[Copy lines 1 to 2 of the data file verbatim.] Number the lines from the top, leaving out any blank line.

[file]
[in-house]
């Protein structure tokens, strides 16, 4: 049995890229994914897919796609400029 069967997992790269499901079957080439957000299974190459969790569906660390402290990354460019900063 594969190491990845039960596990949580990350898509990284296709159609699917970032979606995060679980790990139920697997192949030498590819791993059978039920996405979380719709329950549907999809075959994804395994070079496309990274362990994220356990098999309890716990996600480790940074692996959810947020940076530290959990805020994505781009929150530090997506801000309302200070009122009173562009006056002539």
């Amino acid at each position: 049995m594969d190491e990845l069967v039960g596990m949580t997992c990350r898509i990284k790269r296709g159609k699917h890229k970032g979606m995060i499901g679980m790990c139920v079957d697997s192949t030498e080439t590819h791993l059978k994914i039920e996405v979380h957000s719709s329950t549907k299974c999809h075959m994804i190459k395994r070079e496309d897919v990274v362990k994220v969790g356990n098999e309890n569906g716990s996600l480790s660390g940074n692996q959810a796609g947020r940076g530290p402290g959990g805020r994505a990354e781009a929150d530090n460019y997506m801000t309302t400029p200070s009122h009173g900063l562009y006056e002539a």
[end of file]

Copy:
[in-house]
């Protein structure tokens, strides 16, 4: 049995890229994914897919796609400029 069967997992790269499901079957080439957000299974190459969790569906660390402290990354460019900063 594969190491990845039960596990949580990350898509990284296709159609699917970032979606995060679980790990139920697997192949030498590819791993059978039920996405979380719709329950549907999809075959994804395994070079496309990274362990994220356990098999309890716990996600480790940074692996959810947020940076530290959990805020994505781009929150530090997506801000309302200070009122009173562009006056002539």